We can often hear a dogs described as “very fearful”. But before we start working, it’s crucial to clarify what is actually the problem and in what contexts is it present. The label of “fearfulness” actually covers 3 different problems, requiring different types of treatment protocols:
- fear/fear reactions
- generalized anxiety disorder
- phobia/panic disorder
Continue reading “Fear / anxiety / phobia”
Nowadays it’s become very possible to say that someone is “traumatized” or “has PTSD” – both referring to people and to dogs – but it’s often not the case. In reality many “behavior problems” do not meet criteria of PTSD or other trauma related conditions. And it’s important to remember that while they might be scary or inconvenient to us, even severe behavior problems are an attempt at coping and they serve a function to the animal.
Let’s have a look at what we know about trauma related problems in animals.
What are the possible consequences of trauma?
First of all, there is a whole range of reactions to traumatic events:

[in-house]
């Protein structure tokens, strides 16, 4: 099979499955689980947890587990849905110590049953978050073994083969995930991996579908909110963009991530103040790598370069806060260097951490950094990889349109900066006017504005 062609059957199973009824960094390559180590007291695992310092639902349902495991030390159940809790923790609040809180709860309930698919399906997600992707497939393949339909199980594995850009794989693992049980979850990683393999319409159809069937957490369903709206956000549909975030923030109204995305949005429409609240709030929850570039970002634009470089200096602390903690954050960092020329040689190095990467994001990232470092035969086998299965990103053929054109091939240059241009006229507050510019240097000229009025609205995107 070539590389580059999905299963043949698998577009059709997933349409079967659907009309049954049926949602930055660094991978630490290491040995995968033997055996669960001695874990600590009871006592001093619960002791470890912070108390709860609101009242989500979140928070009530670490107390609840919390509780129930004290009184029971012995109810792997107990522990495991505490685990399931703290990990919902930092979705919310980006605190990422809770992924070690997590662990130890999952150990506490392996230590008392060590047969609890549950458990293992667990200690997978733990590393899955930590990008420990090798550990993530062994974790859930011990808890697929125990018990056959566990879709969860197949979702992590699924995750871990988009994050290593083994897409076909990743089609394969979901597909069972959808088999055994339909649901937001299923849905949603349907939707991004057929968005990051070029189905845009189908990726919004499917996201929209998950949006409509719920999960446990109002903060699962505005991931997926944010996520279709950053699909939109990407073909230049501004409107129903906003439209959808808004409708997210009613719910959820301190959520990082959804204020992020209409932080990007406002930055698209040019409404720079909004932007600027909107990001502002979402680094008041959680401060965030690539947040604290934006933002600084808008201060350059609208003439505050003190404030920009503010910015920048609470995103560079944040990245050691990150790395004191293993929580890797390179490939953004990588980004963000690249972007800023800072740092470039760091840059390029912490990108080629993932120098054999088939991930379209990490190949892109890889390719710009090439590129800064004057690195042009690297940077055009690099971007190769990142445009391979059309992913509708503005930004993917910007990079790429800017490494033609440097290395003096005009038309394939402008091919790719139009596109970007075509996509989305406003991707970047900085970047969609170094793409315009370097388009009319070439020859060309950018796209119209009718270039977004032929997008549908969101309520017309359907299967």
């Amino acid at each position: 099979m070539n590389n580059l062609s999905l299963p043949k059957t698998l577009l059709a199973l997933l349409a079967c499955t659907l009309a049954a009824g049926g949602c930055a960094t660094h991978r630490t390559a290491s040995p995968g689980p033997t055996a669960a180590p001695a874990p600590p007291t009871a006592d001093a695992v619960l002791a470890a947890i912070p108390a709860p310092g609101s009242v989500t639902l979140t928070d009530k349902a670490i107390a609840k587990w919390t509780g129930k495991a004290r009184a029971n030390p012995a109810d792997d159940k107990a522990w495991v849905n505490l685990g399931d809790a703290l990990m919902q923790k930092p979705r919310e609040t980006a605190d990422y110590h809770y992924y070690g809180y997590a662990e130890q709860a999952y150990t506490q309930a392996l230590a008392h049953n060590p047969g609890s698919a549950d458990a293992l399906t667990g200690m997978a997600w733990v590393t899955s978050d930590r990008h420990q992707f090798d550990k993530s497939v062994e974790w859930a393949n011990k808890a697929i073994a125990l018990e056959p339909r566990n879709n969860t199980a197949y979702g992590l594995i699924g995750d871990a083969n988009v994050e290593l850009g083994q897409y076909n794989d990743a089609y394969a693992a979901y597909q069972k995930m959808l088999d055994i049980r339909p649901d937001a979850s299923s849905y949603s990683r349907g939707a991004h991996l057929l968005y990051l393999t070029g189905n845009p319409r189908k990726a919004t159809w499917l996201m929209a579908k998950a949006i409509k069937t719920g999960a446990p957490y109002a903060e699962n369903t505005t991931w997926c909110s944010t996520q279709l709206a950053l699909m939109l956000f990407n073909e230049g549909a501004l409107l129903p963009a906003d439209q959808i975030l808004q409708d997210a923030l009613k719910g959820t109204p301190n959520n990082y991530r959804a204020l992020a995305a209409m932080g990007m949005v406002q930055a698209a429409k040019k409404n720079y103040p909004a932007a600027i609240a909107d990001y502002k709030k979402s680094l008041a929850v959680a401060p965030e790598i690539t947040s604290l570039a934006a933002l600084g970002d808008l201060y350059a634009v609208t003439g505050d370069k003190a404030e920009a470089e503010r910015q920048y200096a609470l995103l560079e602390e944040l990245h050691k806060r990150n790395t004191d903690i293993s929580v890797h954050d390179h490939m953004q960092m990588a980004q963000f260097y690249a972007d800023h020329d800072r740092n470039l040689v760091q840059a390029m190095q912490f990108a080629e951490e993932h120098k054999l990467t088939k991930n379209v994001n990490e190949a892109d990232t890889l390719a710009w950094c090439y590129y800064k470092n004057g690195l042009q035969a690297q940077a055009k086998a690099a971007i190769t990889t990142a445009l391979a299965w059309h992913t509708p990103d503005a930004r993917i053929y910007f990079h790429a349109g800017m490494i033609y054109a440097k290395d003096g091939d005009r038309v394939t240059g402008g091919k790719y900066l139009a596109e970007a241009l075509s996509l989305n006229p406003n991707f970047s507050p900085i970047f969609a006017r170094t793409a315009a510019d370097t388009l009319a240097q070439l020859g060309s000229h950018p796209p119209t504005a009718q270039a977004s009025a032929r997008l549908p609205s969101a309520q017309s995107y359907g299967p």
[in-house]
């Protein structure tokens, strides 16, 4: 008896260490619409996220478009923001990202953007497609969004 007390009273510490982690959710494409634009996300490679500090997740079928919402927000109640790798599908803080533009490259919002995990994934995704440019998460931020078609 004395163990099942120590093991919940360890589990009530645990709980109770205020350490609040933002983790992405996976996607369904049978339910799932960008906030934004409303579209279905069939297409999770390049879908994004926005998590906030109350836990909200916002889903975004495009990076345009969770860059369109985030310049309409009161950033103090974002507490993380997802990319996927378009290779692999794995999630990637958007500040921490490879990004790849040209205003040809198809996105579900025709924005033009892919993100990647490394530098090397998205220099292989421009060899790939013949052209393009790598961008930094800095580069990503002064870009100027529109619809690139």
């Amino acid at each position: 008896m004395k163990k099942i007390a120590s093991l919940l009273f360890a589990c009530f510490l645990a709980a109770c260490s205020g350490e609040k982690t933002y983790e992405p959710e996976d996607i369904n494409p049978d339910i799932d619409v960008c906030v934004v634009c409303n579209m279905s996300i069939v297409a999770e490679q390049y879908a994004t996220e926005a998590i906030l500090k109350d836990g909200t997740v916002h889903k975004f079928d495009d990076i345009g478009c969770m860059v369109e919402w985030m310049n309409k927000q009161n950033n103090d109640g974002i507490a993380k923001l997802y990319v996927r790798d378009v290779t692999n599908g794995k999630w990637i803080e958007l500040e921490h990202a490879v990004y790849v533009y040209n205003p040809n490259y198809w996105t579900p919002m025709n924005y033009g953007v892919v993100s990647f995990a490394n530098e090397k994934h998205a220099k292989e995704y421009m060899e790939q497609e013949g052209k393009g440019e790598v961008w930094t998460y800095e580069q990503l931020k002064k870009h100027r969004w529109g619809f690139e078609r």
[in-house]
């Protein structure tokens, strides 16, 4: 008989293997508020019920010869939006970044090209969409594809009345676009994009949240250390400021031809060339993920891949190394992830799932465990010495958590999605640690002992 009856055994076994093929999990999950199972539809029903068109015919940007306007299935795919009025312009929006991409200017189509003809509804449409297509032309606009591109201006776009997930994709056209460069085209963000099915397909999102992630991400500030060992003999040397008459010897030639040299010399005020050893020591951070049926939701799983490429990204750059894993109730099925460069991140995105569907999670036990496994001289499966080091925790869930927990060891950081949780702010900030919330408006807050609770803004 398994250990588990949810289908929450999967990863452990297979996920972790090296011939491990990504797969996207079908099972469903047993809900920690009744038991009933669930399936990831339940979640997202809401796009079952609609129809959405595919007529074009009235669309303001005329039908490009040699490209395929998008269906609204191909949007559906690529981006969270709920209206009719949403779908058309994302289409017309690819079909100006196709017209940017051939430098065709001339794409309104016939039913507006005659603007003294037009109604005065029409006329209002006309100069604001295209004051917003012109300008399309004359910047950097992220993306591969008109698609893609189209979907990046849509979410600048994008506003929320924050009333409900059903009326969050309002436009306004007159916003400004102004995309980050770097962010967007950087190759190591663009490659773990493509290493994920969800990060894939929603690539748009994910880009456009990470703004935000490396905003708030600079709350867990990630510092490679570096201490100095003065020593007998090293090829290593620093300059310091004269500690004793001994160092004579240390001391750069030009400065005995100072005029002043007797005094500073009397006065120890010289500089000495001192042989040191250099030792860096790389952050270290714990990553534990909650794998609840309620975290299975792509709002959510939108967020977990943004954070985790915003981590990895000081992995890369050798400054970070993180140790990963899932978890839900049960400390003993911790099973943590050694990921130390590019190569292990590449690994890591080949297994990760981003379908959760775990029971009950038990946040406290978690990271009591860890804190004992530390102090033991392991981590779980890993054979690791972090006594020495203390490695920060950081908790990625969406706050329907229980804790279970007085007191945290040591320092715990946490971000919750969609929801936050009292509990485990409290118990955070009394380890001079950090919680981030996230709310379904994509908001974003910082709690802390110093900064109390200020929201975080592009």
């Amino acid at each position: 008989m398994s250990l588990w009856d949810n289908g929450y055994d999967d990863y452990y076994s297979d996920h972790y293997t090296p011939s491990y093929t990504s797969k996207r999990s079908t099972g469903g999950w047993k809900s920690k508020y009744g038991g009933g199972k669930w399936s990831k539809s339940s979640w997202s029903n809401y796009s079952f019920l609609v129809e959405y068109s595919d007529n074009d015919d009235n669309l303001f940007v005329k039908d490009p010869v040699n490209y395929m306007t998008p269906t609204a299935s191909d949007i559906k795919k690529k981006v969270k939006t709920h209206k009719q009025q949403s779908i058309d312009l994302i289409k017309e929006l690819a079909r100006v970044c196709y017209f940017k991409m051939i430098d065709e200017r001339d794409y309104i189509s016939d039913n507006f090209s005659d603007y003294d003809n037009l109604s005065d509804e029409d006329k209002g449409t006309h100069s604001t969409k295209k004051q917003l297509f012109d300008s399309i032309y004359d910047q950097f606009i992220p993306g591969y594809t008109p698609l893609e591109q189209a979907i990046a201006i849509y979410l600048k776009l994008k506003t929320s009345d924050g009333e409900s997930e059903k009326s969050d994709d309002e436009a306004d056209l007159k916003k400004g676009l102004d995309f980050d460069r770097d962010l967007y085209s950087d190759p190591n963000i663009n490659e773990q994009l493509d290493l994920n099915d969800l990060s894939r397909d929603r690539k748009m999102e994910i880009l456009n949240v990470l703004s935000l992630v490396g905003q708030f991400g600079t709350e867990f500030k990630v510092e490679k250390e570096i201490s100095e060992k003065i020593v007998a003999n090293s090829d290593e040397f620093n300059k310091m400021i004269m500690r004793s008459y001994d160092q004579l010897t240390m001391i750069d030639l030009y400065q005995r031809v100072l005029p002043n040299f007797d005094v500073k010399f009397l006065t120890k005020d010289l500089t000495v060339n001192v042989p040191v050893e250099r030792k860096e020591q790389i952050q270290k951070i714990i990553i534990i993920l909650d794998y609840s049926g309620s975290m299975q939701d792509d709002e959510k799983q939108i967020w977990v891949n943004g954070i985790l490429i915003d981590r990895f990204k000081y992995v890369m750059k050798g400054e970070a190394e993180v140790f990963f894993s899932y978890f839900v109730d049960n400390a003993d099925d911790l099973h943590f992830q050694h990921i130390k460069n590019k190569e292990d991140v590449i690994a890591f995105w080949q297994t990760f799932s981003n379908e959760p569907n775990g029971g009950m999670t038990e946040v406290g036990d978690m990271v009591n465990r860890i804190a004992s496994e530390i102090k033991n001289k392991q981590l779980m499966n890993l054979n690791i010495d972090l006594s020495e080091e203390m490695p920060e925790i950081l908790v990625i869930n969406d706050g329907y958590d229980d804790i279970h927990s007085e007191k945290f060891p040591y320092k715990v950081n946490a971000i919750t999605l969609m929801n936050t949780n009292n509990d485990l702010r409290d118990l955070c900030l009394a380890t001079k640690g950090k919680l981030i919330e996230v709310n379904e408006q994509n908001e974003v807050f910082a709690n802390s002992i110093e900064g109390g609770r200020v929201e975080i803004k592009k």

- PTS (post-traumatic stress)/PTSD (post-traumatic stress disorder),
- generalised anxiety disorder (GAD), and
It is estimated that 75% of people make full recovery after traumatic events. There is no data about non-laboratory animals, but a study done with laboratory rats showed a similar rate of recovery.
Continue reading “Trauma in animals”
Even though the stigma surrounding psychotropic meds for humans has decreased in the past decades, many dog owners are still afraid of pharmacotherapy. They worry that medication will change their dog’s personality, turn their companion into a “zombie”. Many still believe that medication is a last result, but actually in some cases behavior modification can be quicker and more effective if it is paired with a medical intervention.
Continue reading “Medication in behavior work”